Fire House Fix-Up 

The Memphis Fire Department plans to remodel one of the city's oldest stations.

When pages and emergency calls come over the antiquated loudspeaker at Midtown's No. 11 fire station on Union Avenue, the voices sound a little like Charlie Brown's teacher. Yet this is how the firefighters are expected to receive information, including the addresses of ongoing fires.

A modernized PA system is one of several planned improvements for the nearly 70-year-old fire station. Local architect John Pruett has drawn plans for a total renovation of No. 11 that includes bringing the building up to Americans with Disabilities Act (ADA) standards, making the station more energy-efficient, and adding gender separations for restrooms and the bed hall.

The improvements are expected to begin next year, but the City Council must first approve funding for the project.

"It's never been totally renovated," Pruett said. "Over the years, some new technology such as air-conditioning has been installed. But the idea now is to go back and comprehensively implement a more modern look and system of communications."

Plans include expanding the tiny kitchen, in which nine firefighters share meals three times a day. Wooden cabinets and countertops will be replaced with stainless-steel versions, and the new stove will have a code-compliant hood with a fire-suppression system.

Cubicles will be added around the eight beds in the upstairs bed hall to allow female firefighters more privacy.

"Today we have firemen and firewomen, and these old buildings were built with one big open room to sleep in," Pruett said.

Built in 1941, the No. 11 station isn't ADA-compliant. Several doorways will be widened to allow for wheelchairs to pass through, and a closet will be remodeled as a restroom for disabled access.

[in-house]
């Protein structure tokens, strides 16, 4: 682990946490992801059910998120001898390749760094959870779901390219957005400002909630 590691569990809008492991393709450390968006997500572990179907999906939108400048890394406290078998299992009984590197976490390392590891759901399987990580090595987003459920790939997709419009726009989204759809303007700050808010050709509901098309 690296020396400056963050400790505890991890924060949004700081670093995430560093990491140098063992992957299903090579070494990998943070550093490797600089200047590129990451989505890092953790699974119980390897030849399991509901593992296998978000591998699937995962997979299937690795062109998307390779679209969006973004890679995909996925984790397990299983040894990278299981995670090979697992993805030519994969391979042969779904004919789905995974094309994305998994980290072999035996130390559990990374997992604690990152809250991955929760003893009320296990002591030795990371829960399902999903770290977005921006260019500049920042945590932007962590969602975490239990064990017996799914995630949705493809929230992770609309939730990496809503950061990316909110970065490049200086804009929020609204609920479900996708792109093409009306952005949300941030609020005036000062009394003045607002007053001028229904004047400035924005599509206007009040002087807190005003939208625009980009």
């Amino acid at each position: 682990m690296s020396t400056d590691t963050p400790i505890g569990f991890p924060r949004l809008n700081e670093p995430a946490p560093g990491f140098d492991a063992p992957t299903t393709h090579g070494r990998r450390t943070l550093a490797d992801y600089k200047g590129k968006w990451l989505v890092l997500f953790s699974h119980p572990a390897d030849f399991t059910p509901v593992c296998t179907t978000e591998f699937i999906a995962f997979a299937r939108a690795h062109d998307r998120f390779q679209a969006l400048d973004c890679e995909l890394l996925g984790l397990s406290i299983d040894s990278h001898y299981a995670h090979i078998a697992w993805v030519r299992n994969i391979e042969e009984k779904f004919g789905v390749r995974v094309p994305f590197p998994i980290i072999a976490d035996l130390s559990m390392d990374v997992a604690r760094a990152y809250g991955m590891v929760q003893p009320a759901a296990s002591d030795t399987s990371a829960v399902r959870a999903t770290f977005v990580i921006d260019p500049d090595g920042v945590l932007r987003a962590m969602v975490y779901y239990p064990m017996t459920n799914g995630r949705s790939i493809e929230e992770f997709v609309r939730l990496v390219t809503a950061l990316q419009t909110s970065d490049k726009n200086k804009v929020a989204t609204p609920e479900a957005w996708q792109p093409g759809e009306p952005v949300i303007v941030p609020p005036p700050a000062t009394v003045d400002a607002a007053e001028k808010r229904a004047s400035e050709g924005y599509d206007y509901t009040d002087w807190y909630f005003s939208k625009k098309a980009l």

"We're also going to make the station more energy-efficient," Pruett said. "We can re-roof it and put new insulation in the ceiling. Today, I doubt it has any insulation."

Energy-saving appliances will replace dated appliances, and the heating and air system will be upgraded to a more environmentally friendly version.

The exterior will be thoroughly cleaned, but fire department architect Mike Williams said the outside of the building won't change.

"It's a nifty building with limestone and tile," Williams said. "People really relate to that fire station, and they don't want to see anything happen to it."

One other thing will remain the same: four original fire poles located in the back of the station.

"We're keeping the historic elements, like the fire poles," Pruett said. "Any improvements we make, we'll do in the spirit of the architecture that's already there."



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